• 5. CNFJ vets Japanese tweets at and also for U.S. Seventh Fleet at Right now our, CNFJ Twitter account has more than 93,500 followers and C7F has almost 58,000. It is important to note that these numbers are higher than the local and prefecture government offices! We would like to share a few things that we believe make our social media approach successful. Ma and pop aren’t the only ones viewing your page. Our ultimate goal is to the share the U.S. Navy’s mission with a wide variety of audiences. Communicating our goals and intentions to the Japanese is just as important as informing our English speaking audience. Quite frankly, we don’t have to do much to make the average military fan follow us on Twitter. Our focus is on those who are not familiar with the U.S. Navy; we want them to know about us and to be interested in our activities. Why not introduce different aspects of the Navy by finding topics from the past, present and future? We have many Twitter followers who initially were not interested in the military, but they started to follow us after seeing the colorful ceremonial cakes, the military working dogs, and so on. Possibilities to stir up your potential followers’ interest are unlimited. Browse through numerous photos uploaded on the photo gallery of www.Navy. mil. You may find pictures that turn out to be a ticket for your potential followers to step into the fascinating U.S. Navy world. Hook your audience with imagery. How many times have you scrolled down the timeline of your Facebook page passing by word after endless word without stopping to read each one? Just like your average Japanese salary man navigating the massive and complex center of Tokyo, we don’t have time to stop and read everything. If you ever travel through Tokyo, even without an understanding of reading Japanese, you can still clearly see what advertising stands out. Advertisers know this, and they pay big bucks and use some of the most 5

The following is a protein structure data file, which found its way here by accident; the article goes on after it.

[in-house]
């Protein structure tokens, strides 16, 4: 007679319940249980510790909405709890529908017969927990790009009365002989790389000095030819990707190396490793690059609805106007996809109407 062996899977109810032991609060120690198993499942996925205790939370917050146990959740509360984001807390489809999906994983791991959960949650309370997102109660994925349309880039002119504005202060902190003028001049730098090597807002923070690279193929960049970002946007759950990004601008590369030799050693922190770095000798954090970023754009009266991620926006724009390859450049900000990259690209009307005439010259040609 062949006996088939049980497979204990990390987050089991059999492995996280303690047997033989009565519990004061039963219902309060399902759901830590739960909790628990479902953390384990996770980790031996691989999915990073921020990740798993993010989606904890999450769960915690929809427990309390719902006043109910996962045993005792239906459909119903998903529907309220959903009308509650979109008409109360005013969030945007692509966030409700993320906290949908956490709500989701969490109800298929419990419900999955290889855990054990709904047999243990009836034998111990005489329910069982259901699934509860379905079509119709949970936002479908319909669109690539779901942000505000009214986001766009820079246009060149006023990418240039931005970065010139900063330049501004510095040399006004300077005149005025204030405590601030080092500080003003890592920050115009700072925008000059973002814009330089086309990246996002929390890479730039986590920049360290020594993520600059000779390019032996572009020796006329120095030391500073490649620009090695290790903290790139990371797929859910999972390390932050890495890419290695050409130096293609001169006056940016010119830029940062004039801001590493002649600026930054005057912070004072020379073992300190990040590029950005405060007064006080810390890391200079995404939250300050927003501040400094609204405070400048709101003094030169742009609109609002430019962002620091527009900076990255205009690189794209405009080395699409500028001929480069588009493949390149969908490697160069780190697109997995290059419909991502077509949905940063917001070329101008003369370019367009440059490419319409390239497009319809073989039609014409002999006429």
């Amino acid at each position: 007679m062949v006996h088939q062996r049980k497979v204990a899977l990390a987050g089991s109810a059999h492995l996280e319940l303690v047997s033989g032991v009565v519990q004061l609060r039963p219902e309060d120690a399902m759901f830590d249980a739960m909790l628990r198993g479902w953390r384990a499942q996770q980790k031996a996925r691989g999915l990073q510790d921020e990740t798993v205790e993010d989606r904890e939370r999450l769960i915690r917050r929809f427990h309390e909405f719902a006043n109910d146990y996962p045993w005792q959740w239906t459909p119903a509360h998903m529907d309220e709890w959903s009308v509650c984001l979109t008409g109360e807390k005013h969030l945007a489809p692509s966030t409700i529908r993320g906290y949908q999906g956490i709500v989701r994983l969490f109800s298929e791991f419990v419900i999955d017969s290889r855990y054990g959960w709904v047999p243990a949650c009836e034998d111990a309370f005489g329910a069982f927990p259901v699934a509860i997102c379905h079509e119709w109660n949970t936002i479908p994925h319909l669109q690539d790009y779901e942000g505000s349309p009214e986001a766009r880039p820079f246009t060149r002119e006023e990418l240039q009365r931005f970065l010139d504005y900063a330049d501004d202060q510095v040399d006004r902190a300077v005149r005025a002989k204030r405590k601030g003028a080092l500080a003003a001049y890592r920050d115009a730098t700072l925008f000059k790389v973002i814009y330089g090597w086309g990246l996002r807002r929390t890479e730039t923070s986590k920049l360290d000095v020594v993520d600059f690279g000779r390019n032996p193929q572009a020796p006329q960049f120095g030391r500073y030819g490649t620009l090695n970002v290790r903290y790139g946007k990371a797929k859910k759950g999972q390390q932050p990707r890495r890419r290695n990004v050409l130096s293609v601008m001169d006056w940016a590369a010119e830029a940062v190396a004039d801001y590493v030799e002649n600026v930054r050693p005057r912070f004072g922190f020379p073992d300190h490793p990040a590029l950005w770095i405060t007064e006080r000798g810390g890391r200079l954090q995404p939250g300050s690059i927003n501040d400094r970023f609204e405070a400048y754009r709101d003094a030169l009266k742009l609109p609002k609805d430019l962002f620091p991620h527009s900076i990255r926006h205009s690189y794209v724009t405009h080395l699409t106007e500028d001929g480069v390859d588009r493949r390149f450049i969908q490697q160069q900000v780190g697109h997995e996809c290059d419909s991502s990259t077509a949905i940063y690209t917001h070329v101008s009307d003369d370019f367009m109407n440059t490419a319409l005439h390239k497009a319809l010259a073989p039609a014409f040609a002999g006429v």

• 6. out-of-the-ordinary graphics to get their message seen. This could be seen at a specific area on a train car or an area outside a station where your eyes cannot avoid but see those advertisements. a robust audience, attract more followers and ultimately spread your command message wider. Every once in a while, share a piece of cake, a Sailor singing karaoke or the commanding officer trying the local food during a port visit and see how your audience reacts. Similar to Japanese advertising, eye-catching imagery will catch your audience’s attention on their Facebook page. Find that imagery that sticks out. If a giant poster of Tommy Lee Jones supporting your favorite can of coffee doesn’t get your attention among the thousands of other ads, then we don’t know what else will. Measure of a page. If you are a Facebook page administrator, you have access to Insight metrics for your page. Use them! The best part about Facebook, for example, is that it has that data call your commanding officer has been asking about in regards to social media viewership. Not every day, but at least once a week, pay a visit to your page’s admin panel section and see which posts garnered more attention than others. This is the best way to reach that goal of aligning your style of communication with the needs and interests of your audience. For example, our Region Recap video for the week of August 23 had 12,500 views, which is an increase of more than 10,000 compared to our average reach. This led us to ask what was so compelling about this video. Was it because we highlighted USS George Washington’s homecoming or Vice Chief of Naval Operations Adm. Mark Ferguson’s visit to the region? Indeed, many of our followers were interested in the return. This could be family, friends and fans of the ship. Either way, we were able to piggyback off of one area of interest, spreading our message further. “Ye Olde” MK1 MOD 0 Navy cake. Believe it or not, sometimes it’s the cake that literally takes the cake. This might be so much for our Japanese followers, but showing an image of a cake-cutting ceremony attracts a lot of attention. Most of the time, it’s just a close-up image of the cake that attracts attention. While it may seem little, we all know the standard MK1 MOD 0 Navy cake is huge and full of pure sugar (picture cannot tell how sweet it is) and extremely colorful. Our audience is fascinated by the small things. Piece these together and you get a glimpse of our culture, in which many people are curious. Overall, there is a lack of knowledge about exactly what the Navy does from day to day, and our audience is absolutely fascinated about our Navy culture. If you mix interesting aspects of Navy life and culture in with your daily communication, you’re bound to maintain 6 AMERICA’S NAVY: A GLOBAL FORCE FOR GOOD